With the new year comes the inevitable and universal encouragement to set resolutions. Magazines and blogs are rife with advice on defining and keeping resolutions.
I’m continually in self-betterment mode. There are countless ways I want to be a stronger, healthier, more organized person. I’m easily seduced by exercise programs and cleanse diet plans and lists and lists.
My husband scorns New Year’s resolutions, so every year I enjoy asking him if he plans to make any, just to get the predictable response of derision. When I asked my ten year olds if they planned to make any New Year’s resolutions, they were puzzled. “What does that mean?” I explained about setting goals at the start of a new year to become the person you want to be in mind and/or body. “So,” I asked again, “are you making any?” “No!” they replied in unison, looking at me the same way they would, I imagine, if I’d asked if they’d ridden a unicorn to school.
At what age, I wondered, do we transition from complete self-acceptance to wanting to improve in so many ways that we have an entire list of resolutions?
image source: thedoghousediaries.com
I asked my 18 year old daughter the same question, and she also had no plans to make resolutions. Why should she? I’ve observed her living the change she wants to be (to rephrase a popular expression). She makes exercise a priority, she eats consciously, she stays focused on her academic goals.
In recent years, I’ve noticed a trend, at least among bloggers, toward identifying a word for the year. The idea is that a single word can encapsulate what you hope most for yourself in the new year. I’ve not paid too much attention to this practice, dismissing it as trendy or something more relevant for people far more creative than me to use as a focal point for their craft.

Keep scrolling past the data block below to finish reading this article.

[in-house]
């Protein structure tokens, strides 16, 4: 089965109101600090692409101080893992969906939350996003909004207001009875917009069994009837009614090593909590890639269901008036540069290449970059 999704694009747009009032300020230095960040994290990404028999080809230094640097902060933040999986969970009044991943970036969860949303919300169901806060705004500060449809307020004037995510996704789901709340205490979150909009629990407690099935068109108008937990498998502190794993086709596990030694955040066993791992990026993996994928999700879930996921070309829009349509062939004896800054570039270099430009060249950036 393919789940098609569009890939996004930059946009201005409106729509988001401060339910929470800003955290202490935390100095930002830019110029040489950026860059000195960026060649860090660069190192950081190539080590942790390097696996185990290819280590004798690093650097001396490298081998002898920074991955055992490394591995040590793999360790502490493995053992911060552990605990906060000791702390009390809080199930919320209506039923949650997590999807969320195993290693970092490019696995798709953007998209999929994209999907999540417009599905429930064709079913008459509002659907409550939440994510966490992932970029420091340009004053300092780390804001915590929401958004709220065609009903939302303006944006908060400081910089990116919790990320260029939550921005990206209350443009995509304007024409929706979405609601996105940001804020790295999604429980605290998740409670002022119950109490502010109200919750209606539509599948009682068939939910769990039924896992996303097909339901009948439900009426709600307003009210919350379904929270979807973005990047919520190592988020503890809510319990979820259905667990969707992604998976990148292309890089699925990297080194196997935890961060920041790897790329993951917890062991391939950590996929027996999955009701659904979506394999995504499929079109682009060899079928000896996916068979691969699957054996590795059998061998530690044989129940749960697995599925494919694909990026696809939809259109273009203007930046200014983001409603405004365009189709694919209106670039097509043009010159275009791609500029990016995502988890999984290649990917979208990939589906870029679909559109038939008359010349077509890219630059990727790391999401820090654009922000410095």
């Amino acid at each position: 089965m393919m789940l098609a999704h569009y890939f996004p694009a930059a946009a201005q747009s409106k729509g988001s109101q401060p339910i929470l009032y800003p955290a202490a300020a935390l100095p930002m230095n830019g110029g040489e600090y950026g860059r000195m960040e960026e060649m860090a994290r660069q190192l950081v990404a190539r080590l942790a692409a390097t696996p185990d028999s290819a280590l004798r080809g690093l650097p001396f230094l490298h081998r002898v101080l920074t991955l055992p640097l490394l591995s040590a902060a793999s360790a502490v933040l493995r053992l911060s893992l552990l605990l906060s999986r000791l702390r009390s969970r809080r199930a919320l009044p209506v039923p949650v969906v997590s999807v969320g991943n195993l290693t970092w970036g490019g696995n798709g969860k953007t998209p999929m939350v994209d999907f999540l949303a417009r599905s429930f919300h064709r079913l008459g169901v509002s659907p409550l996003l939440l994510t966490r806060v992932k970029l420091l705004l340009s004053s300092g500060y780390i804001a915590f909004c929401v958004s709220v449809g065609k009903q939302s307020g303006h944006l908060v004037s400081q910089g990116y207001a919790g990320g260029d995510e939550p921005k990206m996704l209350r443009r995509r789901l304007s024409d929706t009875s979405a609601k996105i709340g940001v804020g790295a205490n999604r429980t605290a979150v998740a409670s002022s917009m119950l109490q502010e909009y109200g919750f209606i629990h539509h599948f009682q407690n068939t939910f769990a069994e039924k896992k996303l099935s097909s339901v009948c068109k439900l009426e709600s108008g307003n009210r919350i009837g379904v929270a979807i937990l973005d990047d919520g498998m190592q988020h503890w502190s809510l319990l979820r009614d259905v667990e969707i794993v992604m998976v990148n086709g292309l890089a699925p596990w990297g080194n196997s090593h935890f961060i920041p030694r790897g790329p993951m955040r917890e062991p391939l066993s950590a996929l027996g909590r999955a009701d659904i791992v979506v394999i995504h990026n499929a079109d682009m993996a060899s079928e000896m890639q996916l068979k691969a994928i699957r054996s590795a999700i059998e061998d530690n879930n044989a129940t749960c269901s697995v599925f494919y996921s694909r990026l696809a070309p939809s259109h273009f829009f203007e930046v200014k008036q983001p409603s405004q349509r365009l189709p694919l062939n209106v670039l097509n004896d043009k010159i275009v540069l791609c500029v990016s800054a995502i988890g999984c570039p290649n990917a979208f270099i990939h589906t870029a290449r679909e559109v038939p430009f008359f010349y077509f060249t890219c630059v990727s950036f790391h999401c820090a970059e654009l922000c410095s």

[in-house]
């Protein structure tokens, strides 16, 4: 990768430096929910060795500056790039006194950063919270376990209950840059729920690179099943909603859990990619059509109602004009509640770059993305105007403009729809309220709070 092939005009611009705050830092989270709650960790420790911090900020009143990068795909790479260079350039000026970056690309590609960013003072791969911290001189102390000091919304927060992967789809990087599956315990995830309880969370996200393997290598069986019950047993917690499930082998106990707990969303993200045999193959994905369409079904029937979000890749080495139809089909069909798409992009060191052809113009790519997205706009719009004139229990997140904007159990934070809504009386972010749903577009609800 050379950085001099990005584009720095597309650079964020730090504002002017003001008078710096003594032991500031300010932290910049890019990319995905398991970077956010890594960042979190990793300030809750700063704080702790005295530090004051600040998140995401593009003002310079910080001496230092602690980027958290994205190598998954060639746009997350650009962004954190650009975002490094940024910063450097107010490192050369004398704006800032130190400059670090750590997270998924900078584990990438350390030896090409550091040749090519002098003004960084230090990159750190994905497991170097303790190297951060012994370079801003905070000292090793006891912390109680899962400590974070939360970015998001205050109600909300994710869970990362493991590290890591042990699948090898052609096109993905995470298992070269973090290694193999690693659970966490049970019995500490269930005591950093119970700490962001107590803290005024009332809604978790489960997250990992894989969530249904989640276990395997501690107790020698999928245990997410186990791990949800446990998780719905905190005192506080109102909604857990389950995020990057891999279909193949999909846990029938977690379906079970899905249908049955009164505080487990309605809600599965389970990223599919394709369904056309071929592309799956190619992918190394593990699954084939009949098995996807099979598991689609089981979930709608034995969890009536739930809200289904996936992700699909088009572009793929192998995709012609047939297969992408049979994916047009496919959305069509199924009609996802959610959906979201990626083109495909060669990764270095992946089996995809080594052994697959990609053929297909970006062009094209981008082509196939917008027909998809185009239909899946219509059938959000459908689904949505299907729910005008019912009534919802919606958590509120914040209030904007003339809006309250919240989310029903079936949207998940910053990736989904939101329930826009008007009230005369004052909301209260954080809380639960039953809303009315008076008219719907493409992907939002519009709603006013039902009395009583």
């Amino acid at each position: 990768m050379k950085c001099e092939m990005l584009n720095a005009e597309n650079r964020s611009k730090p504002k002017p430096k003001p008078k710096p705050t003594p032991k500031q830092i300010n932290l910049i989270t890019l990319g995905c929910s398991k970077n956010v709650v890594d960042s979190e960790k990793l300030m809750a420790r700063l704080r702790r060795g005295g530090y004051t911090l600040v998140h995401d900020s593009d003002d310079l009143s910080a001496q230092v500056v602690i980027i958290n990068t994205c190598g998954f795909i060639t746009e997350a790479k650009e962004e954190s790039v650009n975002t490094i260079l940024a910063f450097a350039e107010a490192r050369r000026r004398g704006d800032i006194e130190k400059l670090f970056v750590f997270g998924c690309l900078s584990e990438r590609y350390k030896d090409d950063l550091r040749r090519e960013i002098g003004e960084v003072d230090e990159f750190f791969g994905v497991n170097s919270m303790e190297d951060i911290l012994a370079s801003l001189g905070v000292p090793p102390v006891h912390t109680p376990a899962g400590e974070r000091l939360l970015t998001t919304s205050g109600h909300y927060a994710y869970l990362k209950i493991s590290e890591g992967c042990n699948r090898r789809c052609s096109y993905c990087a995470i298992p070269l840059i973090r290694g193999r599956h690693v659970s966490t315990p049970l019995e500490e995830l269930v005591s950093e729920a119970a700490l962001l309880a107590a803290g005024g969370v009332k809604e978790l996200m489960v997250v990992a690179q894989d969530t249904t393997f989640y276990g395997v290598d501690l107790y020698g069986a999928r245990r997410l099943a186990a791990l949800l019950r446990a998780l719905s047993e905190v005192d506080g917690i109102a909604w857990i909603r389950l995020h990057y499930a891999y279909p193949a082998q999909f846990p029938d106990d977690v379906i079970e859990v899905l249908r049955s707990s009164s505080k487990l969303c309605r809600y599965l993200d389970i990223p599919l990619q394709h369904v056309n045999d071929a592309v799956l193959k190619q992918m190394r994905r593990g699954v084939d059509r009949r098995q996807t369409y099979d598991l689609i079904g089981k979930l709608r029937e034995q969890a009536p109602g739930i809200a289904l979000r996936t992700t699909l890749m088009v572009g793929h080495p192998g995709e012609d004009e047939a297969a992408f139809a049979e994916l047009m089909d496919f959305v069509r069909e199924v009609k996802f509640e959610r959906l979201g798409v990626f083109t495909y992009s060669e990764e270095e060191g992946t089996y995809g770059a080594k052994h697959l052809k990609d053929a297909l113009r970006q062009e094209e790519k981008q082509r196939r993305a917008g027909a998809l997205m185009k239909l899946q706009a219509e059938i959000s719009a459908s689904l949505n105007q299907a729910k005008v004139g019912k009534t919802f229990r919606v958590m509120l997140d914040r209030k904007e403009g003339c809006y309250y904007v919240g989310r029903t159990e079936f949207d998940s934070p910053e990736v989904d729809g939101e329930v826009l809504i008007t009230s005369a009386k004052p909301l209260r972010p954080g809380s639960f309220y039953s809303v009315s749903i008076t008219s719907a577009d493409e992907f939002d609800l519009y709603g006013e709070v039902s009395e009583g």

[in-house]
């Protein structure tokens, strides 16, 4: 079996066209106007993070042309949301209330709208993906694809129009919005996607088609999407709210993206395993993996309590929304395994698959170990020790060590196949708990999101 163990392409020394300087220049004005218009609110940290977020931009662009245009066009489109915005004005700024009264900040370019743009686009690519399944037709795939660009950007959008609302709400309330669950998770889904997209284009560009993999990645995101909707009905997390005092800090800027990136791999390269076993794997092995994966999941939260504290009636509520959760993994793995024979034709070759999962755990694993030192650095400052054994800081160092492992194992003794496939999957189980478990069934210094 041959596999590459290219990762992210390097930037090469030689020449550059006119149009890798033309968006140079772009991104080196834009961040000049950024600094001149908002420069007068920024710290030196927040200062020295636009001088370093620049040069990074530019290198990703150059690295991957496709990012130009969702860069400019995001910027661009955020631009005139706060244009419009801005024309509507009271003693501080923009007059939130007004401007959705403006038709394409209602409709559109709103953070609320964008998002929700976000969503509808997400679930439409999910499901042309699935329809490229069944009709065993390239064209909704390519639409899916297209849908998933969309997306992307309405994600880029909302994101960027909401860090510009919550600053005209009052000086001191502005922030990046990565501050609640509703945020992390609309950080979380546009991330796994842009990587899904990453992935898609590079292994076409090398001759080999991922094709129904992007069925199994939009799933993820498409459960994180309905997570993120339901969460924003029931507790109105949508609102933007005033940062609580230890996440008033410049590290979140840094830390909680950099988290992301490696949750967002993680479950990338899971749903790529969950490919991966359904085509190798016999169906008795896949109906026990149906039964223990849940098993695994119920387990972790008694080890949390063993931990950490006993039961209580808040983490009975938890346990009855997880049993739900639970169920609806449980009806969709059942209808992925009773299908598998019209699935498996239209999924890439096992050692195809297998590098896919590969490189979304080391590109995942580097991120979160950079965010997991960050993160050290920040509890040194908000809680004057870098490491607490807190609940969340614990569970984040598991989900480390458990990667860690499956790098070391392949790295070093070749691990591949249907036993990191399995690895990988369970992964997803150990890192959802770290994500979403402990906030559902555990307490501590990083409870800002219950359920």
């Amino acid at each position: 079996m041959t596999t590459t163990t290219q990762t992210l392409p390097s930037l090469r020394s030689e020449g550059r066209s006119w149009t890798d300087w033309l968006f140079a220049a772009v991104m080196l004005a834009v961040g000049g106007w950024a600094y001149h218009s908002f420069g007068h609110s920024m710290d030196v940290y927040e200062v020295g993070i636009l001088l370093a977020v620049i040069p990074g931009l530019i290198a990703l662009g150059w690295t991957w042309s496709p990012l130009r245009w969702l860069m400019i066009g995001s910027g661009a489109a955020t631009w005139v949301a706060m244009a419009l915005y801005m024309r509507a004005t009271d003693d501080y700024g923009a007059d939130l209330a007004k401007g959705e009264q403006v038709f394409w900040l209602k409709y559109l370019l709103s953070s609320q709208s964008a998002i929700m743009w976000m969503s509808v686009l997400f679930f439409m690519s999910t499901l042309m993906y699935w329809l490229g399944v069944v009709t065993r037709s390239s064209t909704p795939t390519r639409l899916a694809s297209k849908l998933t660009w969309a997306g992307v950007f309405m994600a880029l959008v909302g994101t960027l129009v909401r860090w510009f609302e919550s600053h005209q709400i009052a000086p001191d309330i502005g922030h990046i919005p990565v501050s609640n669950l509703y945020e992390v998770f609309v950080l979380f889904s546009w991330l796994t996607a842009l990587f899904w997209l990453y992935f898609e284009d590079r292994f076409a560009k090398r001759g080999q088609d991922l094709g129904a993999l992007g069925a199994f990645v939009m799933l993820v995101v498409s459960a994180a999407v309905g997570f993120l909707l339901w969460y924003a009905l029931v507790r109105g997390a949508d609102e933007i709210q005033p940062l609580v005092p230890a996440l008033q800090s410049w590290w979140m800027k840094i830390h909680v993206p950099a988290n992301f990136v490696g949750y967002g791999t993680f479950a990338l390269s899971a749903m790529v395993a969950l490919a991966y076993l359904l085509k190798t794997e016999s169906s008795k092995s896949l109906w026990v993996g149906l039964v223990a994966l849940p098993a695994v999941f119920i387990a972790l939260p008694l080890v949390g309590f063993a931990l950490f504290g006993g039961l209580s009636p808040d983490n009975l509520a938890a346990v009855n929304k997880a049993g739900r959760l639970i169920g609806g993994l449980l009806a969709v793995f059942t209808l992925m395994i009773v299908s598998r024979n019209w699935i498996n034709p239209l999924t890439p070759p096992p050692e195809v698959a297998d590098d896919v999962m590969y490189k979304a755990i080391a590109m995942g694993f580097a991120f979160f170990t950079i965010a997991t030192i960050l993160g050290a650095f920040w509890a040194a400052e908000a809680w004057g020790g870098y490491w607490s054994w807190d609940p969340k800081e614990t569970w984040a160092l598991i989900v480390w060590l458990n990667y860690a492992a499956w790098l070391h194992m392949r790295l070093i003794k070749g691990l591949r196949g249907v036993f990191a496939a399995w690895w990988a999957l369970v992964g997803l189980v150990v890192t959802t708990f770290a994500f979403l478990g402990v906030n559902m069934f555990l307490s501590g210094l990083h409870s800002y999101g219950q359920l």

But this year, while contemplating whether I would make any New Year’s resolutions at all, a single word came to me – LISTEN. I realized that in my multiple personality life of mother, wife, employee, manager, friend, daughter, sister, etc. I do not listen as often as I could. My younger daughters have surrounded their beds with Harry Potter and Percy Jackson books, but I’ve not asked them exactly which one they’re reading and what they think of it. When one of them talks to me I continually interrupt them to dispense instructions to the other – “go brush your teeth”, “finish your milk”. When I ask my oldest daughter about her life she so often says “You already asked me that.” I did? What was the answer?
LISTEN as a practice for 2014 conveys so much. It means stop multi-tasking. Stop making dinner and look my child in the eye when she’s relaying a story about an incident at school. Stop scanning Pinterest while I’m talking with someone on the phone. Do not answer email when I’m on a conference call at work. When I ask someone a question, really listen to the answer.
I think I’m going to like this new approach. For one thing, by focusing on a single word I really can’t screw up. My old-style resolutions were so black and white. Succeed or fail. Lose 10 pounds or you’re a loser. Exercise 5 days a week or you don’t have the will to make one simple change.
An aspirational word is encouragement; there’s no measurement. It’s a gentle reminder. It’s a whisper in the back of my mind before I respond “Tell me about it.” when my child says “We had an assembly at school today.” I can only get better.
“When people talk, listen completely. Most people never listen.”
– Ernest Hemingway